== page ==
Opiate Addiction: Your Guide to Different Types of Opiates
Do you have an opiate addiction? First of all, seek help.
Before you head to the rehab, check out your guide to different types of opiates!
One American dies from a prescription drug overdose every 19 minutes.
Want to know an even more shocking statistic?
Most drug overdoses are from opiate misuse.
It’s clear that opiate addiction in the United States is unprecedented.
However, more prevention efforts are being implemented.
One of those efforts is education.
Education about opiates and their dangers helps prevent opiate misuse and overdose.
Don’t know where opiates come?
Keep reading to find out more about the different types of opiates and the risks they pose.
What Are Opiates?
Opiates are drugs that act in the nervous system and produce feelings of pain relief.
When taken in higher doses, they produce feelings of euphoria and pleasure.
Opiates are legally prescribed by a healthcare professional but they can also be obtained illegally.
Opiates also change the chemistry in the brain and lead to tolerance.
This means that over time, the user will seek higher doses of the drug to achieve the same effect.
Long-term opiate use will lead to addiction.
It also leads to dependence which means that users continue to take it to prevent withdrawal symptoms.
When people stop taking the drug, they experience withdrawal symptoms.
Some symptoms of opiate withdrawal include muscle cramping, insomnia, sweating, abdominal cramping, and diarrhea.
Addiction to opiates can be life-threatening. It increases the risk of overdose, which slows or stops breathing.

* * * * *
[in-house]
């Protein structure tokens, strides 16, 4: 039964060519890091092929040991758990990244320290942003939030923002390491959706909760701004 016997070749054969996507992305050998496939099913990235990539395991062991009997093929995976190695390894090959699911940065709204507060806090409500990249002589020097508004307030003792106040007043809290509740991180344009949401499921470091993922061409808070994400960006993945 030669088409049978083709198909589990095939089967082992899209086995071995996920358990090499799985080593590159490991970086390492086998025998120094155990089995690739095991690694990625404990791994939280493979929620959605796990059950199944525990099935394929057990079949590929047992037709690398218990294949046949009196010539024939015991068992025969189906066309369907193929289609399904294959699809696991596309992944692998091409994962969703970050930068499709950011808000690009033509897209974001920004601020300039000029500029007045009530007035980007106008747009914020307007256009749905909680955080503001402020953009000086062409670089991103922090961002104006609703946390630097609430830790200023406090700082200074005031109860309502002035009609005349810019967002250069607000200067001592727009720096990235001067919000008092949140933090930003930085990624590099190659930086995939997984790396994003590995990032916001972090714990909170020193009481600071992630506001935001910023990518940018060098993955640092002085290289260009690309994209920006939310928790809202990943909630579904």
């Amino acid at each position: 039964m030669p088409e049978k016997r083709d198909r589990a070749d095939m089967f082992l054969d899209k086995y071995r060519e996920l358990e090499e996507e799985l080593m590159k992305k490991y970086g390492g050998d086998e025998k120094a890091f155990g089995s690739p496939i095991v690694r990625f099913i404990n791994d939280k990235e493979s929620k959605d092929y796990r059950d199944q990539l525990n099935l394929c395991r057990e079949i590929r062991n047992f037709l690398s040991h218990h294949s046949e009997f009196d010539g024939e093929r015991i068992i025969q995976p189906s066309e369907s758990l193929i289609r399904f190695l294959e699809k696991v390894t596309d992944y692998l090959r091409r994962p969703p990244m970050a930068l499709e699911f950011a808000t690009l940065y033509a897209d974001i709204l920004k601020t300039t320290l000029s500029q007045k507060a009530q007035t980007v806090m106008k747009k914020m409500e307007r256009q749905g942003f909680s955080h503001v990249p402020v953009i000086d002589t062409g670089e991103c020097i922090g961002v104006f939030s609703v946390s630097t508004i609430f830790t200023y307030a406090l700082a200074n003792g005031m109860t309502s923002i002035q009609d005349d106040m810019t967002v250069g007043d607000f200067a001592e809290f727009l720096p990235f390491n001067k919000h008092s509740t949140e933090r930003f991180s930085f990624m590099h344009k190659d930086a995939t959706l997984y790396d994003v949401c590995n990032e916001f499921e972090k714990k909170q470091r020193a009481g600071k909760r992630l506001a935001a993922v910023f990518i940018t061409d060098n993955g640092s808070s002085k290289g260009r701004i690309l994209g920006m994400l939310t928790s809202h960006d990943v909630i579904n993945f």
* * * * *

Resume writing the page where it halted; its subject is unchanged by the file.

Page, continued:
Both legal and illegal use of opiates carries the risk of overdosing — especially if it is combined with other drugs.
What Are the Types of Opiates?
There are different types of opiates. One, in particular, is heroin — which is illegal.
Legal forms of opiates include prescription medications like hydrocodone or Vicodin.
Here is a breakdown of the different types of opiates:
These kinds of opiates are chemical compounds that occur naturally in plants like opium poppy.
Natural opiates include morphine, codeine, and thebaine.
Also known as manmade opiates, these kinds of opiates are made in labs using natural opiates.
Semi-synthetic opiates include hydromorphone, oxycodone, and heroin.
Fully Synthetic Opiates
These types of opiates are completely manmade. Fully synthetic opiates include fentanyl, pethidine, methadone, tramadol, and dextropropoxyphene.
What Does It Mean to Misuse Opiates?
Opiates, if prescribed by a doctor, should be taken within the medical guidelines.
This means that it should be taken within a specific time frame and stopped once you can get relief from over the counter medicine.
Recreational use of opiates qualifies as misuse. This carries the risk of forming an addiction and suffering an overdose.
If you or someone you know may have an addiction to opiates, please contact a professional.
While opiates can be helpful in easing pain, it can be dangerous if taken in high doses.
The different types of opiates all have the potential to be habit-forming and addictive.
For help with opiate addiction, please contact SAMHSA’s National Helpline at 1-800-662-HELP (4357).
Also, share this blog post with anyone who could benefit from knowing about the dangers of opiate misuse.